Figure 3
 
Left: Fixation stability quantified by the area enclosed by the isoline is plotted as a function of BCEA. The data show a very high correlation and the slope of the line (on log–log axes) is 0.99. However, there is a constant offset from the 1:1 line (gray dashed line). Right: The isoline and BCEA values are compared in a Bland-Altman plot. The mean difference (using log values) between the two methods is statistically different from 0 (represented by the middle black dashed line), consistent with the left panel that the isoline values are smaller than the BCEA values. All except one data point falls within the ±95% limits of agreement (gray dashed lines).
Figure 3
 
Left: Fixation stability quantified by the area enclosed by the isoline is plotted as a function of BCEA. The data show a very high correlation and the slope of the line (on log–log axes) is 0.99. However, there is a constant offset from the 1:1 line (gray dashed line). Right: The isoline and BCEA values are compared in a Bland-Altman plot. The mean difference (using log values) between the two methods is statistically different from 0 (represented by the middle black dashed line), consistent with the left panel that the isoline values are smaller than the BCEA values. All except one data point falls within the ±95% limits of agreement (gray dashed lines).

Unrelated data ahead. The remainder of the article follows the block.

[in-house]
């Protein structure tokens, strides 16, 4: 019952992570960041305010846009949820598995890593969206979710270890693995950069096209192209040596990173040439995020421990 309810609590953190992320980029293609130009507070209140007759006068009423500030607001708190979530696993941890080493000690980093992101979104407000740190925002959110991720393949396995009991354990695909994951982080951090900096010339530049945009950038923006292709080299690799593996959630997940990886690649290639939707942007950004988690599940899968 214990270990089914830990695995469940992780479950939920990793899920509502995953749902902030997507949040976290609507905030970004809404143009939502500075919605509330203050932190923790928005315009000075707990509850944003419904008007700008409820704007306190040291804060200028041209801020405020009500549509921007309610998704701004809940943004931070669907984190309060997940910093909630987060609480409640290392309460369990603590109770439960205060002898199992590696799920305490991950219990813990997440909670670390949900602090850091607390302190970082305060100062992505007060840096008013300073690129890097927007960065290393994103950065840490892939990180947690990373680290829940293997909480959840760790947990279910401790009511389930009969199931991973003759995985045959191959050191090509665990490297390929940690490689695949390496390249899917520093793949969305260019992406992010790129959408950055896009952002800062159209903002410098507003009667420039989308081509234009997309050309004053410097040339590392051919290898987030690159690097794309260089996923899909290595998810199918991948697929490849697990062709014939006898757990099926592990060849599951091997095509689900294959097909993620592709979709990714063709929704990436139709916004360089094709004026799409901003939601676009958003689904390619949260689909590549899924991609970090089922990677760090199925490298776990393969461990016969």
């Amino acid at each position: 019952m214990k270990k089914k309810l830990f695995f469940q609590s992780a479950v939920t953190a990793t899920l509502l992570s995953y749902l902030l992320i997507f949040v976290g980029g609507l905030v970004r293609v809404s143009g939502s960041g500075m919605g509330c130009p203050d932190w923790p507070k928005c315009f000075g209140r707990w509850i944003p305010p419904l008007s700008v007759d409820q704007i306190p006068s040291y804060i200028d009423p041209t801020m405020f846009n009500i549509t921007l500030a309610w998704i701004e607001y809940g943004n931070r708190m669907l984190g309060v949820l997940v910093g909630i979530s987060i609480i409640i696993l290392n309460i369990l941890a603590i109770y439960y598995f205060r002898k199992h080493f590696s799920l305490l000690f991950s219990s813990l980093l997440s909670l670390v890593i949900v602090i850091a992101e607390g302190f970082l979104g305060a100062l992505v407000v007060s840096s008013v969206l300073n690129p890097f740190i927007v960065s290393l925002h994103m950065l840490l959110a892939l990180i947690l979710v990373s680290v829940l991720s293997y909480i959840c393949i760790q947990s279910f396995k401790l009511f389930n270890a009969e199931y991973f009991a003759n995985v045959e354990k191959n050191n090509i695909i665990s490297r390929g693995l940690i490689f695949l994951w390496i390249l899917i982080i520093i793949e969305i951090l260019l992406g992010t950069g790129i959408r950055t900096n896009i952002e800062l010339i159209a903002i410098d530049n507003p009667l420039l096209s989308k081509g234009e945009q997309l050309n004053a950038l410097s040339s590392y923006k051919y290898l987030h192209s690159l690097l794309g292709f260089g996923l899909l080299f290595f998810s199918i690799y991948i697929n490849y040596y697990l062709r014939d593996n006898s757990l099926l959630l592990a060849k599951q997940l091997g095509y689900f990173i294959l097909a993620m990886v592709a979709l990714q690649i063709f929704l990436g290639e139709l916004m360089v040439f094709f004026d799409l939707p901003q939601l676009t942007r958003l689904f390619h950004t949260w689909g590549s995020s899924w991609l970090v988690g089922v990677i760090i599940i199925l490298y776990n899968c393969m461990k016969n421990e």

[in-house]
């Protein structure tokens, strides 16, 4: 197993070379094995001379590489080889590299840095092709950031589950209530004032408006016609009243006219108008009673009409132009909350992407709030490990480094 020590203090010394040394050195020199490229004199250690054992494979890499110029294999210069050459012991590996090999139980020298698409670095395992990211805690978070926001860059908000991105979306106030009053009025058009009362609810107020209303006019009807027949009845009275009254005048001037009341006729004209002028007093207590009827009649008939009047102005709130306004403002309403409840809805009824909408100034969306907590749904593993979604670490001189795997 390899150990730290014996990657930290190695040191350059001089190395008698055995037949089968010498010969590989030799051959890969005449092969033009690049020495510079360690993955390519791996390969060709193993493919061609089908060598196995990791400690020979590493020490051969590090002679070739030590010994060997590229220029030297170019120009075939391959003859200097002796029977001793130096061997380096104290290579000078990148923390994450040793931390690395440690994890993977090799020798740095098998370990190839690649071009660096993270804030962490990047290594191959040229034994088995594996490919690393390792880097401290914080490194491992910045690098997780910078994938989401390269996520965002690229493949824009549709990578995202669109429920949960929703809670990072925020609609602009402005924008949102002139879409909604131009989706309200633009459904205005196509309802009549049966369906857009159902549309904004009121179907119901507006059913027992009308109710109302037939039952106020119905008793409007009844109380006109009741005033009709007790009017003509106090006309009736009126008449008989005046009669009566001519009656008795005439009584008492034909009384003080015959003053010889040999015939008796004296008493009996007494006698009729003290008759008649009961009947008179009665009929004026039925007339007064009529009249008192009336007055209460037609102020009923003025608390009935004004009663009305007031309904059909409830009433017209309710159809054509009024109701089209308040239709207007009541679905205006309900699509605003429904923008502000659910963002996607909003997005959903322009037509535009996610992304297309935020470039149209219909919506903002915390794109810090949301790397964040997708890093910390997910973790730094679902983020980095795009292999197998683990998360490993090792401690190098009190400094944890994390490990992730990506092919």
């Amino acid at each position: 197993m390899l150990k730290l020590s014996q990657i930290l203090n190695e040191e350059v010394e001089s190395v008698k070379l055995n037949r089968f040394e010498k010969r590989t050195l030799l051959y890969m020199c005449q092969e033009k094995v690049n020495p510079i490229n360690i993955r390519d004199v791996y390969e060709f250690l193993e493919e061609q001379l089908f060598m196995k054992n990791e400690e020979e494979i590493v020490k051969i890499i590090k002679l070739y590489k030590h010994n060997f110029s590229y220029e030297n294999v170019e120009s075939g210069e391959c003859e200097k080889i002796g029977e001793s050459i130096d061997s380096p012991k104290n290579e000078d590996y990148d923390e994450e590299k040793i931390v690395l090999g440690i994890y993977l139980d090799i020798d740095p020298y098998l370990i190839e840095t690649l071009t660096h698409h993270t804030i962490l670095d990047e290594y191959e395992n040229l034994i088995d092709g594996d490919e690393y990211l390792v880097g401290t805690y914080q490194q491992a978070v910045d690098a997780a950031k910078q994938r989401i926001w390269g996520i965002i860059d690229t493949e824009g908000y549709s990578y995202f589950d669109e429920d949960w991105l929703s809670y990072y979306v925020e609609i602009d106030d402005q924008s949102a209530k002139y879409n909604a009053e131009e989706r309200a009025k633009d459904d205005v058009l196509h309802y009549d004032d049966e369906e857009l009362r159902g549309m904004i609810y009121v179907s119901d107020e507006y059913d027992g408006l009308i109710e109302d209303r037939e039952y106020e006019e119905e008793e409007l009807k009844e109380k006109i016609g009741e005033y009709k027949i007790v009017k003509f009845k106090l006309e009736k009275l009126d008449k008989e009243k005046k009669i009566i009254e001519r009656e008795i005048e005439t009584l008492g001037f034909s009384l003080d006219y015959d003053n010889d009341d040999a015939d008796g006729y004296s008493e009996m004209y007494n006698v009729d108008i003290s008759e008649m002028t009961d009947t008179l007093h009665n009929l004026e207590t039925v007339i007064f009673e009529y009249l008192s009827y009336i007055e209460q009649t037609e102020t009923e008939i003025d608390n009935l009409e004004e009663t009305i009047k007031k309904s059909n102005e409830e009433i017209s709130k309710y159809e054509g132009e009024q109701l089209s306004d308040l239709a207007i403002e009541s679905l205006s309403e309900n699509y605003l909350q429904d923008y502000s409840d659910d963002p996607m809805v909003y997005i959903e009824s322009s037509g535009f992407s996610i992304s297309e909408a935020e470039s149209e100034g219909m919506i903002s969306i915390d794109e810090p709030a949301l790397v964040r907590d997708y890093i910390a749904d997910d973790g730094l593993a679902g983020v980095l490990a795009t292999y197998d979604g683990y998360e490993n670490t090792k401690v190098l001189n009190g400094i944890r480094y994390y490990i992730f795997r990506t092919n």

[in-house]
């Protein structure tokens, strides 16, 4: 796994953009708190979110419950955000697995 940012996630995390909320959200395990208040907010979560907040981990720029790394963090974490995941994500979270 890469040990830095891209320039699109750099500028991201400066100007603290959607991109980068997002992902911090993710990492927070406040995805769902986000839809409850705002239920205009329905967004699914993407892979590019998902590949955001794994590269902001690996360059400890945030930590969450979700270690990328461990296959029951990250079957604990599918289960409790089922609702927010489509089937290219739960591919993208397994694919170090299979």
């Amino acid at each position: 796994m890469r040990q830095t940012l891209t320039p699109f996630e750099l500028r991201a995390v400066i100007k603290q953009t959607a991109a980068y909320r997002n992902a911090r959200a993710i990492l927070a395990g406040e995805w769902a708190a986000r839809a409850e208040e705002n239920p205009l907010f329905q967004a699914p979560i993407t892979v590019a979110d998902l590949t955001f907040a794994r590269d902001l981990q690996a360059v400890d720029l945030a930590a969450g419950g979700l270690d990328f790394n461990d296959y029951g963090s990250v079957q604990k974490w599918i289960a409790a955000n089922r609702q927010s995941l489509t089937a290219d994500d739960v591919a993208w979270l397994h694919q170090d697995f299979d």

The much higher fixation instability demonstrated by observers with macular disease is not surprising, but which component(s) of the fixational eye movements contributes to the fixation instability? To answer this question, we first compared the rate of microsaccades, the vector velocity, and the amplitude of slow drifts and microsaccades between the two groups to determine which characteristics are different. Then we examined if the characteristics that are different between the two groups show a significant correlation with fixation stability. 
Figure 4 compares the rate of microsaccades (median: 2.48 vs. 1.49 per second) between the macular disease and the older adult groups. The distributions of the two groups were not different (U = 154.5, P = 0.080), implying that the increased fixation instability in observers with macular disease cannot be attributed to an increased rate of microsaccades. 
Figure 4
 
Box-and-whisker plots comparing the number of microsaccades per second between the two groups of observers. Details of the box and whiskers are as in Figure 2.
Figure 4
 
Box-and-whisker plots comparing the number of microsaccades per second between the two groups of observers. Details of the box and whiskers are as in Figure 2.